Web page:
Napoleon Bonaparte

Article

August 19, 2022

Napoleon Bonaparte, often called even just Napoleon par excellence (Ajaccio, August 15, 1769 - Longwood, Isola di Sant'Elena, May 5, 1821), was a French politician and general, founder of the First French Empire and protagonist of the first phase of history contemporary European, called "Napoleonic age". Born in Corsica to a family of the small Italian nobility, he studied in France, where he became an artillery officer and then a general during the French Revolution. Famous thanks to the victories obtained during the first campaign in Italy, after the coup d'etat of 18 Brumaire (9 November 1799) he assumed power in France: he was First Consul from November of that year to 18 May 1804, and Emperor of the French, with the name of Napoleon I (Napoléon Ier) from 2 December 1804 to 14 April 1814 and again from 20 March to 22 June 1815. He was also president of the Italian Republic from 1802 to 1805, king of Italy from 1805 to 1814, "Mediator" of the Swiss Confederation from 1803 to 1813 and "protector" of the Rhine Confederation from 1806 to 1813. A great man of war, protagonist of over twenty years of campaigns in Europe, Napoleon was considered the greatest strategist in history by the military historian Basil Liddell Hart, while the historian Evgeny Tàrle does not hesitate to define him as "the incomparable master of art. of war "and" the greatest of the great ". Thanks to his system of alliances and a series of brilliant victories against the European powers, he conquered and ruled a large part of continental Europe, exporting the revolutionary ideals of social renewal and coming to control numerous Kingdoms through people loyal to him (Giuseppe Bonaparte in Spain , Joachim Murat in the Kingdom of Naples, Girolamo Bonaparte in Westphalia, Jean-Baptiste Jules Bernadotte in the Kingdom of Sweden and Luigi Bonaparte in the Kingdom of Holland). His reform of the legal system (merged into the Napoleonic Code) introduced clarity and simplicity of the rules and laid the foundations for modern civil law. The disastrous Russian campaign (1812) marked the end of his dominion over Europe. Defeated in the Battle of Leipzig by the European allies in October 1813, Napoleon abdicated on April 4, 1814 and was exiled to the island of Elba. In March 1815, stealthily abandoned the island, he landed in Golfe Juan, near Antibes, and returned to Paris without encountering opposition, regaining power for the so-called "hundred days" period, until he was definitively defeated by the seventh coalition in the Battle of Waterloo, June 18, 1815. He spent the last years of his life in exile on the island of St. Helena, under the control of the British. After his fall, the Congress of Vienna re-established the old pre-Napoleonic reigns in Europe (Restoration). He was the first ruler of the Bonaparte dynasty. He married Giuseppina di Beauharnais in 1796 and, in second marriage, the Archduchess Maria Luisa of Austria, on 11 March 1810, with whom he had the only legitimate son, Napoleon Francesco, known as the king of Rome (1811-1832) . The figure of him has inspired artists, writers, musicians, politicians, philosophers and historians, from the nineteenth century to the present day.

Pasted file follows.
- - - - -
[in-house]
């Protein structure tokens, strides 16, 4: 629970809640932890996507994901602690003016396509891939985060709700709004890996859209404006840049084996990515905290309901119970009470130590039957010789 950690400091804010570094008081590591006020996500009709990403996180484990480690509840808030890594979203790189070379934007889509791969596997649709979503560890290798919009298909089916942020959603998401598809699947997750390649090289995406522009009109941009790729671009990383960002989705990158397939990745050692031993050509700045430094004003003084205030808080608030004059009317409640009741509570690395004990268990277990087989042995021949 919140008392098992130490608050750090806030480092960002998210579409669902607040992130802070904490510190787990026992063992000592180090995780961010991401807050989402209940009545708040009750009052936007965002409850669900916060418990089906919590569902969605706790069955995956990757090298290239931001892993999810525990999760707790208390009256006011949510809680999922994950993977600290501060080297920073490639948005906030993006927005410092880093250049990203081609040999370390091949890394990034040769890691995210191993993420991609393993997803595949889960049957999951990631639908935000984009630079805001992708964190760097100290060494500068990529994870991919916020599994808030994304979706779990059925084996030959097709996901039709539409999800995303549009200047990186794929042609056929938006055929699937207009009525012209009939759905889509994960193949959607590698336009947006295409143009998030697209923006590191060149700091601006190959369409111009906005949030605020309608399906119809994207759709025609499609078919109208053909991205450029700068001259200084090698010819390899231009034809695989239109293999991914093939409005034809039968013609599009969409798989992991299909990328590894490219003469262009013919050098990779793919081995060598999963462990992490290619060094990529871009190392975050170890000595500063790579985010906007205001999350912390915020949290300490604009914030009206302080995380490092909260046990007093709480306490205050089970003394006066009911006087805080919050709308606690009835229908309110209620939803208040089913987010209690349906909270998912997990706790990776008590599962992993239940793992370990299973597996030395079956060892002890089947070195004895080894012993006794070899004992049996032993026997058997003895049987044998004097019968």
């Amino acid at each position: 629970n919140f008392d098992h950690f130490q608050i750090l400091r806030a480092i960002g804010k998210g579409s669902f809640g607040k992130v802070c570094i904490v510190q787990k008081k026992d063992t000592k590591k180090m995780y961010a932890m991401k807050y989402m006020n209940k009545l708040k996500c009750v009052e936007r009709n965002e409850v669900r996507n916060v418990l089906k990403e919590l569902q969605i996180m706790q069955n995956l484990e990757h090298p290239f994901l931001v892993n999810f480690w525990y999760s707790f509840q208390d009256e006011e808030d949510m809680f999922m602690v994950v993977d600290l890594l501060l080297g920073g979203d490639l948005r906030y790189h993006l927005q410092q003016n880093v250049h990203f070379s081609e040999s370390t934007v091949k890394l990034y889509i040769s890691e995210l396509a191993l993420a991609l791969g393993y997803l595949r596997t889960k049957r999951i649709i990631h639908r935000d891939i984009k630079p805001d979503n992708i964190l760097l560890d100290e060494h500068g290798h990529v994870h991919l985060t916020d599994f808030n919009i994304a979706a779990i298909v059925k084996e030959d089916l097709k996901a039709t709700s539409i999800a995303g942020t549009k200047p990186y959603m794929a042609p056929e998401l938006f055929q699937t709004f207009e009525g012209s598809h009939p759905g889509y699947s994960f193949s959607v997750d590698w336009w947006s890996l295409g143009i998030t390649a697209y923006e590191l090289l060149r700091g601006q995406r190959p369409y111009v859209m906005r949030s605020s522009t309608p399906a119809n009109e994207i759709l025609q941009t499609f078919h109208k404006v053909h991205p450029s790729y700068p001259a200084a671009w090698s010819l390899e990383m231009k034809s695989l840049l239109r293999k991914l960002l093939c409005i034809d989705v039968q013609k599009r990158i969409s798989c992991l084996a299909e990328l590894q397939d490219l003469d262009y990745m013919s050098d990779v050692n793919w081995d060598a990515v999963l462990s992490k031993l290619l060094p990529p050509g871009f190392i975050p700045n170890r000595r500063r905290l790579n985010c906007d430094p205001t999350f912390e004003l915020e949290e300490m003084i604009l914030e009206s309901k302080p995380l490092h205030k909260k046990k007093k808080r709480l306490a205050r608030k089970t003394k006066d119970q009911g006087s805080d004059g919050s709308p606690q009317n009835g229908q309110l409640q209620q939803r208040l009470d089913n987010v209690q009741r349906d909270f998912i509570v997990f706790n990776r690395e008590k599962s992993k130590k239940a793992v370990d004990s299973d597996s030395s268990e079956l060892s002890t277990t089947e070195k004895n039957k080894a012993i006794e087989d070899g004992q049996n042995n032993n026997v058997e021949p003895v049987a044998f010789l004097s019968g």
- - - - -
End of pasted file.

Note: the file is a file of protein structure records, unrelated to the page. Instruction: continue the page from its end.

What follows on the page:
Biography

The birth

Napoleon Bonaparte was born in Ajaccio, Corsica, just over a year after the signing of the Treaty of Versailles in 1768, with which the Republic of Genoa left a free hand to France on the island, which was thus invaded by the armies of Louis XV and annexed to the king's personal estate. The Bonaparte family belonged to the Corsican petty bourgeoisie and perhaps had distant Genoese noble origins. Italy, to make it more suitable for the French language), a lawyer, graduated from the University of Pisa, had carried out heraldic research to obtain press